Toronto, ON (May 18, 2016) – Today at an Economic Club of Canada event, Don Forgeron, President and CEO of Insurance Bureau of Canada (IBC), outlined the significant costs of climate change to Canadians, provided a private-sector perspective on lessons learned from past and ongoing natural disasters and discussed how the insurance industry and governments can collaborate to increase their financial and physical preparedness to protect Canadians.
“The devastating wildfires, which continue to burn in Northern Alberta, are the most recent and alarming evidence that extreme weather events have increased in both frequency and severity, in Canada. Storms, causing flooding and wildfires in recent years, have turned extreme and at times, tragic,” said Forgeron. “A thoughtful, sustainable approach that puts Canadians at the centre of the solution cannot wait. Severe weather is a fact beyond our immediate control. Floods and fires are going to continue to be a growing problem.”
The annual economic costs of disasters around the globe have increased five-fold since the 1980s, increasing from $25 billion a year in the ’80s, to $130 billion a year in the 2000s. Canada has not been immune to these escalating costs. Federal disaster relief spending has risen from an average of $40 million a year in the 1970s to $100 million a year in the 1990s, reaching over $600 million a year this decade. In Alberta alone in 2013, both federal and provincial spending reached more than $3 billion following the floods.
Recently, a report by the Parliamentary Budget Officer estimated that over the next five years, the financial cost of natural disasters, driven in part by climate change, will be far greater than previously estimated. And this was before the wildfire in Northern Alberta, which is likely the largest-ever loss of property in Canada.
“By taking action now, we can help minimize the human toll these events have on Canadian families and homeowners, mitigate costs to taxpayers and better equip local communities for the increased severe weather risks,” continued Forgeron. “The federal government has shown their commitment to combatting climate change, as evidenced by the Prime Minister formally signing the Paris Agreement on Earth Day, marking an opportunity to move forward in a way that will make a profound difference in the lives of many. We can help.”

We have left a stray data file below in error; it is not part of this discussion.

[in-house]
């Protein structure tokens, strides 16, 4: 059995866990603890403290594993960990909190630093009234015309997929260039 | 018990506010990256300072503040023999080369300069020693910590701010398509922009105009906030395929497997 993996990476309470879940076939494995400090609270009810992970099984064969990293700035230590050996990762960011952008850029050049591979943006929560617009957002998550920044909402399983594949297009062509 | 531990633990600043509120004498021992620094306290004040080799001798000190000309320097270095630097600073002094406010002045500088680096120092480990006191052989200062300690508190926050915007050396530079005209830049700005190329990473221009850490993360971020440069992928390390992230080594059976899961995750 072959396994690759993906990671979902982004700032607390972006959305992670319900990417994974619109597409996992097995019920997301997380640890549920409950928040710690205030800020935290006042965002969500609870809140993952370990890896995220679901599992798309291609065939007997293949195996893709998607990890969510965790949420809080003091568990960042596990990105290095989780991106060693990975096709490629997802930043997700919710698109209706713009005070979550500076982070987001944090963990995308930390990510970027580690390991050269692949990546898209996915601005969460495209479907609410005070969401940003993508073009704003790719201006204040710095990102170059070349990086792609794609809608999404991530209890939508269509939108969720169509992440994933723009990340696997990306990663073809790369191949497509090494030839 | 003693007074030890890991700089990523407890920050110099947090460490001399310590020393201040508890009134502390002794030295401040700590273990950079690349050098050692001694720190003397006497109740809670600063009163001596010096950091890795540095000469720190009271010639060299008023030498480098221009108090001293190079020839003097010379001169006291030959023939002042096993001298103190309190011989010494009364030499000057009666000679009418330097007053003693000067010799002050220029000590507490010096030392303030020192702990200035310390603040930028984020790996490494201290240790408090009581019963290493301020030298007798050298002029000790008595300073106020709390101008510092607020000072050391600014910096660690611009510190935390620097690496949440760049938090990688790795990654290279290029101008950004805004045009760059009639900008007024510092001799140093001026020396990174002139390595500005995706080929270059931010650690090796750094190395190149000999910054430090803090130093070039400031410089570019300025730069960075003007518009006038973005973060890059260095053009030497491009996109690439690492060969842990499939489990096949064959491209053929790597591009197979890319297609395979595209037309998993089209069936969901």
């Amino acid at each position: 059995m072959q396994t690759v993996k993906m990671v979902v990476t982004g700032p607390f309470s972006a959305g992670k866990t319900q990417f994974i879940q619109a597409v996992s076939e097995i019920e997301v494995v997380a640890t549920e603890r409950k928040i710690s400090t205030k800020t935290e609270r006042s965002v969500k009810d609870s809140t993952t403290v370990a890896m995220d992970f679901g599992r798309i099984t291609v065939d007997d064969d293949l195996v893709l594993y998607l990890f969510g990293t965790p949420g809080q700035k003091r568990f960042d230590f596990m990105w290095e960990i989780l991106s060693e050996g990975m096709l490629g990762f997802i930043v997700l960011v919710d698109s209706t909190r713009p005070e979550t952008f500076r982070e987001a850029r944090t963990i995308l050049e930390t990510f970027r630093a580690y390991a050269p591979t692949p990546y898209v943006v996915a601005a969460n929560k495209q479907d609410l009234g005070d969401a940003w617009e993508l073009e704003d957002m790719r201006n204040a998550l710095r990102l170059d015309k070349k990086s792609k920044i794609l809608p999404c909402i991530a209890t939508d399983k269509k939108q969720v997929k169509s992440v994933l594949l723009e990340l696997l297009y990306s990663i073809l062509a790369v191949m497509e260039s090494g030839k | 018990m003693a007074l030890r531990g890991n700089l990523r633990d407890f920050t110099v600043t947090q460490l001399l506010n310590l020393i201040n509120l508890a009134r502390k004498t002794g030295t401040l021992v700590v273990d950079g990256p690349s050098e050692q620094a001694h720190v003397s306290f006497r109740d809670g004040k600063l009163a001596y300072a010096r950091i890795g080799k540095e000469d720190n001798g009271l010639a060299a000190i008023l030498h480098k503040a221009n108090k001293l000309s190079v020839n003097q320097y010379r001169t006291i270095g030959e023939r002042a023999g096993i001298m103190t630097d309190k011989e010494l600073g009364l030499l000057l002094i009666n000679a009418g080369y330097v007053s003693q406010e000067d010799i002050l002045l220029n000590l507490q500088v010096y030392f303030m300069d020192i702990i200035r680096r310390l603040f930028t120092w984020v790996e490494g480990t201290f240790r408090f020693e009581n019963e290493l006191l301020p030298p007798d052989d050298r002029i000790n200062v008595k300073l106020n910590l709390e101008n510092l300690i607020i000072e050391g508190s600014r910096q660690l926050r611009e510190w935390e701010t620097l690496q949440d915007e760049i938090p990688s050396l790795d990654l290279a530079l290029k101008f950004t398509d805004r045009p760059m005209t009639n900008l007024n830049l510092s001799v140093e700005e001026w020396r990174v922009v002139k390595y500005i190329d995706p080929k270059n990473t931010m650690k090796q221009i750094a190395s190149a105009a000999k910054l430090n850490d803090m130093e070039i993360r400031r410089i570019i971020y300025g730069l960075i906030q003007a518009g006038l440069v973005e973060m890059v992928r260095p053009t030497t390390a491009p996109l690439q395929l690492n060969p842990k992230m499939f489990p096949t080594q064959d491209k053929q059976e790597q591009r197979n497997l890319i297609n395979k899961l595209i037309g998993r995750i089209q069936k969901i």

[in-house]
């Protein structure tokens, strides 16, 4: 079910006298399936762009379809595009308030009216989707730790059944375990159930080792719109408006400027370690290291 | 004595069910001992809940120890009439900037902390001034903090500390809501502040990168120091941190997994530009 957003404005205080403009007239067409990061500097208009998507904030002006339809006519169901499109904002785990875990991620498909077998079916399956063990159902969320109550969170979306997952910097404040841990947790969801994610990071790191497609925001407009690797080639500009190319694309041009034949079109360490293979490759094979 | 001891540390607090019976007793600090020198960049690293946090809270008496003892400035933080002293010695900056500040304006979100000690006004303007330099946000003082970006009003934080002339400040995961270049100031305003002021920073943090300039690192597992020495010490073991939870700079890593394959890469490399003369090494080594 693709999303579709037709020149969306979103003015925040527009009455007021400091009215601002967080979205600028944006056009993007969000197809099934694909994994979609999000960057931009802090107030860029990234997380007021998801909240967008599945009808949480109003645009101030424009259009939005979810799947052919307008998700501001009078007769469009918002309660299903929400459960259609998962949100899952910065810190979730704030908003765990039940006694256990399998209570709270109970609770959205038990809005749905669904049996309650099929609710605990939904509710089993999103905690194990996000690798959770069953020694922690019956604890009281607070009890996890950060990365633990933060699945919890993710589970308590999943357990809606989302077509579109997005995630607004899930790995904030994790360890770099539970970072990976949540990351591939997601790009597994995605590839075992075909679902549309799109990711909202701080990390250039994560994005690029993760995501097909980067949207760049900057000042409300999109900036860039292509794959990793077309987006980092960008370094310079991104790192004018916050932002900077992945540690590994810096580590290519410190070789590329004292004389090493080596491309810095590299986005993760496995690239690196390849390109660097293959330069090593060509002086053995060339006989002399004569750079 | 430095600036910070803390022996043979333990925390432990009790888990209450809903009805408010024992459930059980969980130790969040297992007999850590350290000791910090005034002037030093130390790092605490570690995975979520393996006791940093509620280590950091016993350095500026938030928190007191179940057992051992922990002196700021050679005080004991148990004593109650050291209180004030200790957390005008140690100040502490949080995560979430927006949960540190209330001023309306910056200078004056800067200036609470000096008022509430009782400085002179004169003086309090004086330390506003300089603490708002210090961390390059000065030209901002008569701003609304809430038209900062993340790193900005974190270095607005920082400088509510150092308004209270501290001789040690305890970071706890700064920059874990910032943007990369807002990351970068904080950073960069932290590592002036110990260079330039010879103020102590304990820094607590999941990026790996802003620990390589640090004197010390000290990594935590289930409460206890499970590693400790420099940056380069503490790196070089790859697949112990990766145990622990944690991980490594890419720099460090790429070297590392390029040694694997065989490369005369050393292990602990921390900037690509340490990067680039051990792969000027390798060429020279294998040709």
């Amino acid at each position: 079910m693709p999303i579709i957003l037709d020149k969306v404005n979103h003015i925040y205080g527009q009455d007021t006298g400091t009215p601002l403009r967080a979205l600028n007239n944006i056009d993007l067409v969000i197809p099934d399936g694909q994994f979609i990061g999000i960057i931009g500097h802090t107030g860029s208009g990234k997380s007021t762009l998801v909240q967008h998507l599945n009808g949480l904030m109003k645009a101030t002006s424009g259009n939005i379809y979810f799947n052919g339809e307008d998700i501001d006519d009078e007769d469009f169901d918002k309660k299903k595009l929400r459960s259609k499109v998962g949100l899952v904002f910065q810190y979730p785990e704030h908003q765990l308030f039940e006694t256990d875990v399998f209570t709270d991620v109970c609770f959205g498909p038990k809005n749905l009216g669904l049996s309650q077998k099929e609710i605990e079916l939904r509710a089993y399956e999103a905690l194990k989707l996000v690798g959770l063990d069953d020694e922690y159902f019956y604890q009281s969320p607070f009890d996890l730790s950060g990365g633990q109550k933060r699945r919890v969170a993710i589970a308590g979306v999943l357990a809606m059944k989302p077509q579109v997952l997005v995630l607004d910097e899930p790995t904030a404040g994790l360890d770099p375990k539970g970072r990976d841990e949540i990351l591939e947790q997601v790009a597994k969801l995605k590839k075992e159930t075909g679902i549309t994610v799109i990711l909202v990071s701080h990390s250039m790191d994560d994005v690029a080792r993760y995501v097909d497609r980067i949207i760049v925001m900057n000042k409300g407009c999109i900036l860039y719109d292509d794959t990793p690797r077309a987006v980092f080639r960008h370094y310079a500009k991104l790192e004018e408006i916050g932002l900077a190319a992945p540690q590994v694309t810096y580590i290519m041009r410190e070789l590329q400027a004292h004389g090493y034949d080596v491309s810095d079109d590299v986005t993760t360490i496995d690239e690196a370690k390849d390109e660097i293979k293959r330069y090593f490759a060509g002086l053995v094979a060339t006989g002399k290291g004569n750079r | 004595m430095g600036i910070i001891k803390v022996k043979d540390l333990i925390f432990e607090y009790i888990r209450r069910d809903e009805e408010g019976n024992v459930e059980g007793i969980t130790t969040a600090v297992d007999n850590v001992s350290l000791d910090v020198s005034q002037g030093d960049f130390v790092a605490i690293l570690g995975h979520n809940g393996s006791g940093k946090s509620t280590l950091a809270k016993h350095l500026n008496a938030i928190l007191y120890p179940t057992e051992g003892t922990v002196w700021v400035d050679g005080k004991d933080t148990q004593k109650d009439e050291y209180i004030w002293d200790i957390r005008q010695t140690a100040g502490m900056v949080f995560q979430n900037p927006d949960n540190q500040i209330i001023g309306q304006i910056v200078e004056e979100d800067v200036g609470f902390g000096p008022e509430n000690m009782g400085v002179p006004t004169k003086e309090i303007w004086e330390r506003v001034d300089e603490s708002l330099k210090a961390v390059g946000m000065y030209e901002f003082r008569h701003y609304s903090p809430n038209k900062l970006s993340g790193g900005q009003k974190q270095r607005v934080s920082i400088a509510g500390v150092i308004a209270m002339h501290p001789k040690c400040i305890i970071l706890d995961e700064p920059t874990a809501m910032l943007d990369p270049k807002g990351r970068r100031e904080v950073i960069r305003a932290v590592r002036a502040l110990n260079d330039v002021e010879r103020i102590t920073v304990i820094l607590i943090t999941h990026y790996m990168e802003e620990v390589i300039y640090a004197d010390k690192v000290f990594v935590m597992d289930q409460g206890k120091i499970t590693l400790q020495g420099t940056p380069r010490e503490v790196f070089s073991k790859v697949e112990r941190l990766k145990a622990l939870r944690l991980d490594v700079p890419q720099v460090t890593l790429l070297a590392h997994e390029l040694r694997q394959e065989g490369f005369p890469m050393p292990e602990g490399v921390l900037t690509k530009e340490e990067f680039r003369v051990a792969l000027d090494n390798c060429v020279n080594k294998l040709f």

“The time has come for our country to take a more disciplined and sustained approach to how we help prepare people for fires and floods,” added Forgeron. “We need to work together to create a new framework that will allow us to build a more resilient country and better assist those affected by the fallout from our changing climate. By taking action now, we can minimize costs to taxpayers and better equip homeowners for the risks and challenges that lie ahead.”
For more information about IBC’s work to prepare Canadians for severe weather and disasters, visit www.ibc.ca.
For the full text of the speech, please click here.
About Insurance Bureau of Canada
IBC is the national industry association representing Canada’s private home, auto and business insurers. Its member companies make up 90% of the property and casualty (P&C) insurance market in Canada. For more than 50 years, IBC has worked with governments across the country to help make affordable home, auto and business insurance available for all Canadians. IBC supports the vision of consumers and governments trusting, valuing and supporting the private P&C insurance industry. It champions key issues and helps educate consumers on how best to protect their homes, cars, businesses and properties.
P&C insurance touches the lives of nearly every Canadian and plays a critical role in keeping businesses safe and the Canadian economy strong. It employs more than 120,000 Canadians, pays $8.2 billion in taxes and has a total premium base of $49 billion.
For more information, visit www.ibc.ca. If you have a question about home, auto or business insurance, contact IBC’s Consumer Information Centre at 1-844-2ask-IBC.
Source: Insurance Bureau of Canada